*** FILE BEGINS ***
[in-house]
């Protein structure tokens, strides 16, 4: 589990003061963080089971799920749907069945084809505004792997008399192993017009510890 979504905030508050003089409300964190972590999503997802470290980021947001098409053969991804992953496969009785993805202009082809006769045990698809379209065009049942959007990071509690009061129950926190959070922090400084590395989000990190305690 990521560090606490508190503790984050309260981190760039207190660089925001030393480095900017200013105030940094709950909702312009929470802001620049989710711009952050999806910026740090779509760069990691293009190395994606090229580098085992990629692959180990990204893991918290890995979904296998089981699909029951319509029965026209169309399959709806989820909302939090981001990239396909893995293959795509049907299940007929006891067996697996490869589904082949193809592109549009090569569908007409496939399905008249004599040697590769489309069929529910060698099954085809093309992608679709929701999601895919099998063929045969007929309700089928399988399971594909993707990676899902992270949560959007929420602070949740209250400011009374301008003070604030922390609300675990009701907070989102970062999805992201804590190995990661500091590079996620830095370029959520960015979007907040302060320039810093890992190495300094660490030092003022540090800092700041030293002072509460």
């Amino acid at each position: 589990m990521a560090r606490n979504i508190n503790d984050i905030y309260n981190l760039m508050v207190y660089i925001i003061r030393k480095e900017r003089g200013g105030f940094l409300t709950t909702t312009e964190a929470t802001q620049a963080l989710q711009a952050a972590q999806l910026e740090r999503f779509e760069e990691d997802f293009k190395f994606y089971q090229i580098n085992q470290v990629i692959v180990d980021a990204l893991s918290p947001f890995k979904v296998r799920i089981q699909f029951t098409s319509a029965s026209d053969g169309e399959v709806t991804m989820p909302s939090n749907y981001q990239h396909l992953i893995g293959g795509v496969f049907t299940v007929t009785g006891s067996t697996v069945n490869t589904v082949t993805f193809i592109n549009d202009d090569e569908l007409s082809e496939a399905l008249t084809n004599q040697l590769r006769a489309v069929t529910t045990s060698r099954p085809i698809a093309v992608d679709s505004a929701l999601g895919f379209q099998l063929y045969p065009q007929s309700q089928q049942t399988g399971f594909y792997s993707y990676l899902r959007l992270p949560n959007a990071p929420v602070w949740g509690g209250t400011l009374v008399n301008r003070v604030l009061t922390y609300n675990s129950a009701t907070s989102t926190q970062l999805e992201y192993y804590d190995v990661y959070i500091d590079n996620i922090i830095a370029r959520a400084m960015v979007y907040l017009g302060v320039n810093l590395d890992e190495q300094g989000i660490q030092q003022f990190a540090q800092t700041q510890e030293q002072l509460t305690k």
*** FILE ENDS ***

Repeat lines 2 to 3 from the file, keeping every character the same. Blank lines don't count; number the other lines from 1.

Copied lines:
């Protein structure tokens, strides 16, 4: 589990003061963080089971799920749907069945084809505004792997008399192993017009510890 979504905030508050003089409300964190972590999503997802470290980021947001098409053969991804992953496969009785993805202009082809006769045990698809379209065009049942959007990071509690009061129950926190959070922090400084590395989000990190305690 990521560090606490508190503790984050309260981190760039207190660089925001030393480095900017200013105030940094709950909702312009929470802001620049989710711009952050999806910026740090779509760069990691293009190395994606090229580098085992990629692959180990990204893991918290890995979904296998089981699909029951319509029965026209169309399959709806989820909302939090981001990239396909893995293959795509049907299940007929006891067996697996490869589904082949193809592109549009090569569908007409496939399905008249004599040697590769489309069929529910060698099954085809093309992608679709929701999601895919099998063929045969007929309700089928399988399971594909993707990676899902992270949560959007929420602070949740209250400011009374301008003070604030922390609300675990009701907070989102970062999805992201804590190995990661500091590079996620830095370029959520960015979007907040302060320039810093890992190495300094660490030092003022540090800092700041030293002072509460």
């Amino acid at each position: 589990m990521a560090r606490n979504i508190n503790d984050i905030y309260n981190l760039m508050v207190y660089i925001i003061r030393k480095e900017r003089g200013g105030f940094l409300t709950t909702t312009e964190a929470t802001q620049a963080l989710q711009a952050a972590q999806l910026e740090r999503f779509e760069e990691d997802f293009k190395f994606y089971q090229i580098n085992q470290v990629i692959v180990d980021a990204l893991s918290p947001f890995k979904v296998r799920i089981q699909f029951t098409s319509a029965s026209d053969g169309e399959v709806t991804m989820p909302s939090n749907y981001q990239h396909l992953i893995g293959g795509v496969f049907t299940v007929t009785g006891s067996t697996v069945n490869t589904v082949t993805f193809i592109n549009d202009d090569e569908l007409s082809e496939a399905l008249t084809n004599q040697l590769r006769a489309v069929t529910t045990s060698r099954p085809i698809a093309v992608d679709s505004a929701l999601g895919f379209q099998l063929y045969p065009q007929s309700q089928q049942t399988g399971f594909y792997s993707y990676l899902r959007l992270p949560n959007a990071p929420v602070w949740g509690g209250t400011l009374v008399n301008r003070v604030l009061t922390y609300n675990s129950a009701t907070s989102t926190q970062l999805e992201y192993y804590d190995v990661y959070i500091d590079n996620i922090i830095a370029r959520a400084m960015v979007y907040l017009g302060v320039n810093l590395d890992e190495q300094g989000i660490q030092q003022f990190a540090q800092t700041q510890e030293q002072l509460t305690k």